The Reverend C.L. Bryant, whose activism led to the movie Runaway Slave, which explains how entitlement programs lead to economic slavery for blacks, received numerous standing ovations during his rousing talk. In an exclusive interview with The New American Bryant discussed his next movie, Red, White and Black. When asked if his new movie will deal with voter fraud, Bryant said, “We will deal with the issue of voter fraud in its true sense then and we will relate that to what they are claiming to be voter fraud now — two totally different issues.” Bryant added, “It’s important that the true history of what has occurred is told because what you are getting now is a distortion of history.”
Numerous volunteers were given awards for accomplishments in the last year. One of them was Jan Loar, who related the incredible obstacles, some from unexpected sources, that she encountered attempting to place impartial observers in voting locations in Franklin County, Ohio. The unnecessarily complex rules for poll observers in Ohio were documented in a previous article in The New American.
When the party leadership of both the Republican and Democrat parties in her county refused to sponsor observers at the polls, she opted for the little-known provision in Ohio law that allows for observers at the polls after getting signatures of five candidates. Jan Loar obtained the necessary signatures by candidates, one from an independent candidate and the other four from Republican and Democratic candidates. According to Loar, the Republican and Democrat candidates who signed the petition were contacted by their party leaders threatening to withdraw campaign funding unless they filed formal withdrawals of their signatures, which they did about a month before voting day. She might have had time to gather replacement signatures had she been notified in a timely manner, but she wasn’t informed until three minutes after the deadline for placing observers. Loar explained:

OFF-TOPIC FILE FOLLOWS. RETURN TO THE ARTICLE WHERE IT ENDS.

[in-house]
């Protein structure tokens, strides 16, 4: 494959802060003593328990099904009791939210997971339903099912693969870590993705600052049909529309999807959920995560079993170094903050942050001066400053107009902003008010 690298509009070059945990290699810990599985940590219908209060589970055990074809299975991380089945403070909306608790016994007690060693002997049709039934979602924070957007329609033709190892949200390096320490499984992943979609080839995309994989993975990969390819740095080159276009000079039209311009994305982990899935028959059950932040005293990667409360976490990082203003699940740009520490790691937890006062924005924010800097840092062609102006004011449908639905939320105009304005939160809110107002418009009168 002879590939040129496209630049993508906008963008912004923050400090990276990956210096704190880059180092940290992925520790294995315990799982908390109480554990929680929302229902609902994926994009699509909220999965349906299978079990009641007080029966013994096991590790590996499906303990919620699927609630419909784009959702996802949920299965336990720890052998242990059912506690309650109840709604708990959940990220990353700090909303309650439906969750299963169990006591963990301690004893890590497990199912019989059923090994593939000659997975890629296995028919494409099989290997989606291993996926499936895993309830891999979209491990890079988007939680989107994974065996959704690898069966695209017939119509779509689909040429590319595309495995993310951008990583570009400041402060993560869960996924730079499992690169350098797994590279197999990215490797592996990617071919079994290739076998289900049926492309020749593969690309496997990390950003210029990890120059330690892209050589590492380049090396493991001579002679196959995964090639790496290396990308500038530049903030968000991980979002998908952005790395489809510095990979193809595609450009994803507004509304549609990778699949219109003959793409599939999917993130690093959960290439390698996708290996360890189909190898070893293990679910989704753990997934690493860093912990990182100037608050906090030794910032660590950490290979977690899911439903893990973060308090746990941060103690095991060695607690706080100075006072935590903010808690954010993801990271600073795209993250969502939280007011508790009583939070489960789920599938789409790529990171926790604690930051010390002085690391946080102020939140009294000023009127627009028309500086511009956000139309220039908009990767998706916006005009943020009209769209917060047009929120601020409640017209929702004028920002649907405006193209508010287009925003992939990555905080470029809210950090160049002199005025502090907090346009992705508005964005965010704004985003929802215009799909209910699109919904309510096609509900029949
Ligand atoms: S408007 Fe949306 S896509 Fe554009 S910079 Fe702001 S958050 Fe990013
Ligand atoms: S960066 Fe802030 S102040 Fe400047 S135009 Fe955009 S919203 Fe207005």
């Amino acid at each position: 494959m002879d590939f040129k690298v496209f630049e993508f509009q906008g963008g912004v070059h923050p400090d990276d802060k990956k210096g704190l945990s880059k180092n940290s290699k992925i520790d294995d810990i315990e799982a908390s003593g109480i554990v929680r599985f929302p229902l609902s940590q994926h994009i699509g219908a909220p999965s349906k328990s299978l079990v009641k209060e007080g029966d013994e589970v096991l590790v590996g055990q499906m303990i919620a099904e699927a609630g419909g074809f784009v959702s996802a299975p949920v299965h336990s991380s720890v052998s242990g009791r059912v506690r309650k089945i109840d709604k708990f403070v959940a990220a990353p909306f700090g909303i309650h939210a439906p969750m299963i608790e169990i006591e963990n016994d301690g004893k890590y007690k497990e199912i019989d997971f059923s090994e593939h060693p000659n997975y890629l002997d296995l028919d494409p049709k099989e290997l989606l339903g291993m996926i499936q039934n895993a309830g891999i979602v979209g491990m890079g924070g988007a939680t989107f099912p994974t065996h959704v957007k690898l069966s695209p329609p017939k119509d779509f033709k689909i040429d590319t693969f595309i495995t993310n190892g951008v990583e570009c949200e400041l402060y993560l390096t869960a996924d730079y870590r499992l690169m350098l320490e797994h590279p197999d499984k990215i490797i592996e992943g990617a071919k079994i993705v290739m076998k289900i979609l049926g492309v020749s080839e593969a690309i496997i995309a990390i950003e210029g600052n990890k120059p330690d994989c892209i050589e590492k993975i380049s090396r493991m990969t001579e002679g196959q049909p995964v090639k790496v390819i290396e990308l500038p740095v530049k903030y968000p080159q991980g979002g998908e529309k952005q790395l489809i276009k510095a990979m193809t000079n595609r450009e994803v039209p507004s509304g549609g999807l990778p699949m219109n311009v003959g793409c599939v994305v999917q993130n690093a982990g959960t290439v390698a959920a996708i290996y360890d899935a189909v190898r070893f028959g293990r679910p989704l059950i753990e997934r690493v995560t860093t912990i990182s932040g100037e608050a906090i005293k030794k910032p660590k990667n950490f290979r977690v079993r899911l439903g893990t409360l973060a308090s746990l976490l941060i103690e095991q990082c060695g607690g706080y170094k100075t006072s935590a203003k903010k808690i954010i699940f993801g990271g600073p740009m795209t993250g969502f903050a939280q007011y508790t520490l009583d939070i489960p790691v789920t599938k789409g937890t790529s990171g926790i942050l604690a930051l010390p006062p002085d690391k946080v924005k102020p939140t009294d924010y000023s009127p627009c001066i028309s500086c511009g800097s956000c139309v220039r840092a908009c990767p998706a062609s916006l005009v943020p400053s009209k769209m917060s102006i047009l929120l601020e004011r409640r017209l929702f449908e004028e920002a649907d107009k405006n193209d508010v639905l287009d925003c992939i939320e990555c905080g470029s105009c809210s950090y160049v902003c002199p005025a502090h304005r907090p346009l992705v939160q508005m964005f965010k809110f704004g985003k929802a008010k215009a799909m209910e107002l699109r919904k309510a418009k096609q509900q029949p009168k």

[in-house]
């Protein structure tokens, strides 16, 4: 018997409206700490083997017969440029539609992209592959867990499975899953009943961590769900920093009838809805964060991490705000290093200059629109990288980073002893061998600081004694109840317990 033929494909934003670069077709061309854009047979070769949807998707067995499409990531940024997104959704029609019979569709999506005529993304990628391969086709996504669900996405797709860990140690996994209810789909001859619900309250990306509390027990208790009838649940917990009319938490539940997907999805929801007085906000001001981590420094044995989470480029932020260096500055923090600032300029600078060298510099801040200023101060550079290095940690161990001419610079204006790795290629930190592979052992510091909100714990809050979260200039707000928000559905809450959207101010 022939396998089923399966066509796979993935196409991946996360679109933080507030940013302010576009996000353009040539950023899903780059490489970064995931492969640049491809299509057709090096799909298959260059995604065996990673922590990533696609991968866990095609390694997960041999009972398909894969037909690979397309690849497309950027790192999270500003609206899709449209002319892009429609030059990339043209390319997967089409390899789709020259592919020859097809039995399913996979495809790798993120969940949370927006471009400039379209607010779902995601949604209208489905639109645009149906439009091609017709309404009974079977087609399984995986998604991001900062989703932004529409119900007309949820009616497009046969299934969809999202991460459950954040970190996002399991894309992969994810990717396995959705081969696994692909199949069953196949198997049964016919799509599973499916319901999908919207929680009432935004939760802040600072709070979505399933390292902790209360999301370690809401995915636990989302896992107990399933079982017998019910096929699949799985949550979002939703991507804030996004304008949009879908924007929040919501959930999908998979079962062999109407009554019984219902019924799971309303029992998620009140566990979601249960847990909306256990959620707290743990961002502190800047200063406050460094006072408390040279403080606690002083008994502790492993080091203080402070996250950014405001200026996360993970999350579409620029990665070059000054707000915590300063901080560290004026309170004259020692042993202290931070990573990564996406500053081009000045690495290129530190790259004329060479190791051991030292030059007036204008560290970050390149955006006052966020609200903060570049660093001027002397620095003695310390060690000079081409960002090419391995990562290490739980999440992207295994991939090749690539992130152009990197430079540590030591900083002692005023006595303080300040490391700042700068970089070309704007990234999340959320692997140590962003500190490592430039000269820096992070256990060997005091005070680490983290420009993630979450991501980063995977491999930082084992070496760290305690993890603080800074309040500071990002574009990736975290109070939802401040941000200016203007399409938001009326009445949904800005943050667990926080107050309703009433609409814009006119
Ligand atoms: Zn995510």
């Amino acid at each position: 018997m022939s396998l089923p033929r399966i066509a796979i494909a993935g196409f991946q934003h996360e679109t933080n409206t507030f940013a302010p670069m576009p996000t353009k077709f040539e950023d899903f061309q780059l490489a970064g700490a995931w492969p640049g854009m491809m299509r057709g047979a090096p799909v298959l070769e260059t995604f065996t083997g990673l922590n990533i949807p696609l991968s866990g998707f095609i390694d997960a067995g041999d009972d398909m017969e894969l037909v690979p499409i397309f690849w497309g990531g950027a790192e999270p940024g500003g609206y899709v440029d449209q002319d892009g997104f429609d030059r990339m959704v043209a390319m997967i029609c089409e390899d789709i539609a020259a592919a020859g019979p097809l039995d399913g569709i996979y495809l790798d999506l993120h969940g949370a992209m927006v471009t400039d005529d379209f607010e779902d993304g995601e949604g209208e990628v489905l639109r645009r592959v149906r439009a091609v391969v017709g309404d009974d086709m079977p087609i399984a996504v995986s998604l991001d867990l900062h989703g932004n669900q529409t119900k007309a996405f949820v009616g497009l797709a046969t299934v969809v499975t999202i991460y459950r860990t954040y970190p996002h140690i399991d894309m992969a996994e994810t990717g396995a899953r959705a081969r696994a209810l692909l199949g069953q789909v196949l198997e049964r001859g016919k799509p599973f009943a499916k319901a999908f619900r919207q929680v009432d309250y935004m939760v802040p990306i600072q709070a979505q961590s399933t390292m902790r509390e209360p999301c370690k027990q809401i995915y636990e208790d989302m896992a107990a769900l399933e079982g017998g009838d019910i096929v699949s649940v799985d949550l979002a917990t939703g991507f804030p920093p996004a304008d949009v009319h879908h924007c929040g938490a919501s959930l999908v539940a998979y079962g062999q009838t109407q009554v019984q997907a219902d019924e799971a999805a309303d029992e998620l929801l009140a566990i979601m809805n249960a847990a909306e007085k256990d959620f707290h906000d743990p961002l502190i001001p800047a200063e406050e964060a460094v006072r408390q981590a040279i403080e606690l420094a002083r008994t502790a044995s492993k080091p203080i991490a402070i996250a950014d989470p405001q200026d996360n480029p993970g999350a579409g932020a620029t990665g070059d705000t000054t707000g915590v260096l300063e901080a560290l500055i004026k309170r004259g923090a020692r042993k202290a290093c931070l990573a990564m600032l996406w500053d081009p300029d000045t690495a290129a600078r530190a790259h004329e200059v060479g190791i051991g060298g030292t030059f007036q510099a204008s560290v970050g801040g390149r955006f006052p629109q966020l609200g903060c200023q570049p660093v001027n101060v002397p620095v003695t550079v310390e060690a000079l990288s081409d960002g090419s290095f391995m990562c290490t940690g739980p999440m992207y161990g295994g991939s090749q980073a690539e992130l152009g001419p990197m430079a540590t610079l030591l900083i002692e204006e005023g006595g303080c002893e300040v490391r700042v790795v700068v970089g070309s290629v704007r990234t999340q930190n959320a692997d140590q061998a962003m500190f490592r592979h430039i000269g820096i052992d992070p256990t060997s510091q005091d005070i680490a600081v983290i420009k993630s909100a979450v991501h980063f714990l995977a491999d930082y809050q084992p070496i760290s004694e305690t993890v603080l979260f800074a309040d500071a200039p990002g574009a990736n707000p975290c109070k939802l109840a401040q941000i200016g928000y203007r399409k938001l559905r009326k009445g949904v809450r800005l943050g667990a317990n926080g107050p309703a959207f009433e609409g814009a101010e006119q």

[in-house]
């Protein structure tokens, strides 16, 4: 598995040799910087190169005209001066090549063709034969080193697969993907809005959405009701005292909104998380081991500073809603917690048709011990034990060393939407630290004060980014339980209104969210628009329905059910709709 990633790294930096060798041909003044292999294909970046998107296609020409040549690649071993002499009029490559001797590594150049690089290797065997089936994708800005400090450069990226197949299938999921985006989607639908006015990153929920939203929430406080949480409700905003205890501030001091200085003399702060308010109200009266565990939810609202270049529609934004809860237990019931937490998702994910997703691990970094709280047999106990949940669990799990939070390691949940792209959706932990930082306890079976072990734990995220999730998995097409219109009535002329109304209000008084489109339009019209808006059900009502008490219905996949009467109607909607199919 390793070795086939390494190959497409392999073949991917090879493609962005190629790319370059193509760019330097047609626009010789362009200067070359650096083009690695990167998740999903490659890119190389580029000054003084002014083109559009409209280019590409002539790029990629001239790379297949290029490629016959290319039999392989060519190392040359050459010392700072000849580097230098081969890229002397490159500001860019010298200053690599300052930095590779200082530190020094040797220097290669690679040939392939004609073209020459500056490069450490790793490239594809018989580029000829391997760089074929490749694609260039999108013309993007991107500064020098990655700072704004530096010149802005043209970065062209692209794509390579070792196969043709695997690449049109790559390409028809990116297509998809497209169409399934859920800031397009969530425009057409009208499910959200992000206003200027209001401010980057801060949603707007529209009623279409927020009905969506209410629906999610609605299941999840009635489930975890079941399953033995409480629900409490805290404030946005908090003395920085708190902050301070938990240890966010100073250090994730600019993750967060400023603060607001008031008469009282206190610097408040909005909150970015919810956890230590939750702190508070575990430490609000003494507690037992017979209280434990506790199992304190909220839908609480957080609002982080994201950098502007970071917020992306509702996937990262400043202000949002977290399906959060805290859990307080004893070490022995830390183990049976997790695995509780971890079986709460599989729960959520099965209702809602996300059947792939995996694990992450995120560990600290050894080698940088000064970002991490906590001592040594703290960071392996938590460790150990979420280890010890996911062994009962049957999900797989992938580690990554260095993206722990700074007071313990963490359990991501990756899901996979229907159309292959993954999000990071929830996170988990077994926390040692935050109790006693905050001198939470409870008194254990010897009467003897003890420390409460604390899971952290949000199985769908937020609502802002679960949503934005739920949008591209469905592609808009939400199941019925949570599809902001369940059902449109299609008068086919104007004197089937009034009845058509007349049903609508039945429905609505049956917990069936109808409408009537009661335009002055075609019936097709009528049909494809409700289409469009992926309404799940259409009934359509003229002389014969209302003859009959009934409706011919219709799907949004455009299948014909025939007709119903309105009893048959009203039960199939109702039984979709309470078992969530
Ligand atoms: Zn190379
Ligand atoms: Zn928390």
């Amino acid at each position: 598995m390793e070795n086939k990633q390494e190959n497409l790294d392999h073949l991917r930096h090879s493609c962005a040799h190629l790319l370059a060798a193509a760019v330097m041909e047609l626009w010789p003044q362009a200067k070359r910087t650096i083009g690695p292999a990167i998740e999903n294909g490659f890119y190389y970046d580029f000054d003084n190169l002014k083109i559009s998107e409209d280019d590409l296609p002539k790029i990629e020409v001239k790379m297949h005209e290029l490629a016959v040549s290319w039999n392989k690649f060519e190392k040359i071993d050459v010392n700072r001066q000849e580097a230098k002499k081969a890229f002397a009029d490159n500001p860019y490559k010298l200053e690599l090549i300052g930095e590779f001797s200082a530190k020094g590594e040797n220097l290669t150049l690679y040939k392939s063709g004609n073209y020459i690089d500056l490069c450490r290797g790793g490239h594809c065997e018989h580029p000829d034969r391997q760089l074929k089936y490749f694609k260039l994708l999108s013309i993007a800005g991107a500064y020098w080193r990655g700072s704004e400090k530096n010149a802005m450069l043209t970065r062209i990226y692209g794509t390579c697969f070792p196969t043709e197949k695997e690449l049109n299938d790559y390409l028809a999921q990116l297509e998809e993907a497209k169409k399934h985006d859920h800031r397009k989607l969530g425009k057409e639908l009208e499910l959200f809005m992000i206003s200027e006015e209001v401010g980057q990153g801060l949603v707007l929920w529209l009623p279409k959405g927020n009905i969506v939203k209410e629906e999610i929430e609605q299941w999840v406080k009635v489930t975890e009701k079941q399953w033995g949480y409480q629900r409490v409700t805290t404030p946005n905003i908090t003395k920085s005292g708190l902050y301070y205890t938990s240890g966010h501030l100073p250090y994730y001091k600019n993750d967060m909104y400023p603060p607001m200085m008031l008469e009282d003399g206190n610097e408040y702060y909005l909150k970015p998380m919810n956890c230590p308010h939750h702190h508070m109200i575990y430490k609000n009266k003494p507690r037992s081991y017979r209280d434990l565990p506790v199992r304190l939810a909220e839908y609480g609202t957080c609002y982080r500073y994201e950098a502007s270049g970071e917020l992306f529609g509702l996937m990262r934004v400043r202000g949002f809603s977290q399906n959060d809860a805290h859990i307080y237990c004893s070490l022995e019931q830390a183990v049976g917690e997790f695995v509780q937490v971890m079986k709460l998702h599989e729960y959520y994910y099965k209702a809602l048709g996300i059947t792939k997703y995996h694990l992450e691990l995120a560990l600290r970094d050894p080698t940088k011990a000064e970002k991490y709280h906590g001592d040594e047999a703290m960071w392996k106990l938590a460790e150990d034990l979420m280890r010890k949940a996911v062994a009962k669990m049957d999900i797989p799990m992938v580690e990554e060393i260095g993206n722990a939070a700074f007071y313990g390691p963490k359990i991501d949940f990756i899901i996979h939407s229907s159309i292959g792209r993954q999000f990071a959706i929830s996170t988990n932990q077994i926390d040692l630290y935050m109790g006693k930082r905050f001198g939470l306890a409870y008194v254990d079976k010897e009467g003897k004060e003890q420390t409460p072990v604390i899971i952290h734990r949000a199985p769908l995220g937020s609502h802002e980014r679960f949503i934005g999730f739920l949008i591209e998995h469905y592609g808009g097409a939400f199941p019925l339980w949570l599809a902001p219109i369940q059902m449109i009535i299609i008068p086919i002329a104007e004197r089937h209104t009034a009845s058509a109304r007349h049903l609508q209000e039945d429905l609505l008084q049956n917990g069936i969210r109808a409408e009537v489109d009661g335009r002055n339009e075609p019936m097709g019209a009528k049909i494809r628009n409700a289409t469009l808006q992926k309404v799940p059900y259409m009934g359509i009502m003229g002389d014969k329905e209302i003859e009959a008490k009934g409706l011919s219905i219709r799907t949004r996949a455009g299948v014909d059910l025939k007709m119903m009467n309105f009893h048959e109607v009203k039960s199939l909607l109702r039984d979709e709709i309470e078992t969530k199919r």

Three minutes after 4:00 I got the call from the deputy director of board of elections saying “Sorry you can’t place observers in the polls and we don’t want to see you anywhere near the polls.”
Many of the conference attendees were from Texas and were surprised to learn that the Lone Star State is not participating in the interstate cross-referencing of voter rolls. This project, started by Kansas Secretary of State Kris Kobach, currently has more than 20 states participating. These database comparisons of voter names and birthdates have identified thousands of possible duplicate voter registrations that cross state lines. The methods developed by Kobach are low cost and use existing databases. Texas attendees were encouraged to contact their state representatives in support of HB 2372 in the Texas Legislature. Attendees from other states that are not participating in this interstate cross-referencing of voter registrations were also encouraged to contact their legislators.
True the Vote’s founder and president Catherine Englebrecht summed up the purpose that brought these people to the National Summit saying, “If our elections are not truly fair, we are not truly free.”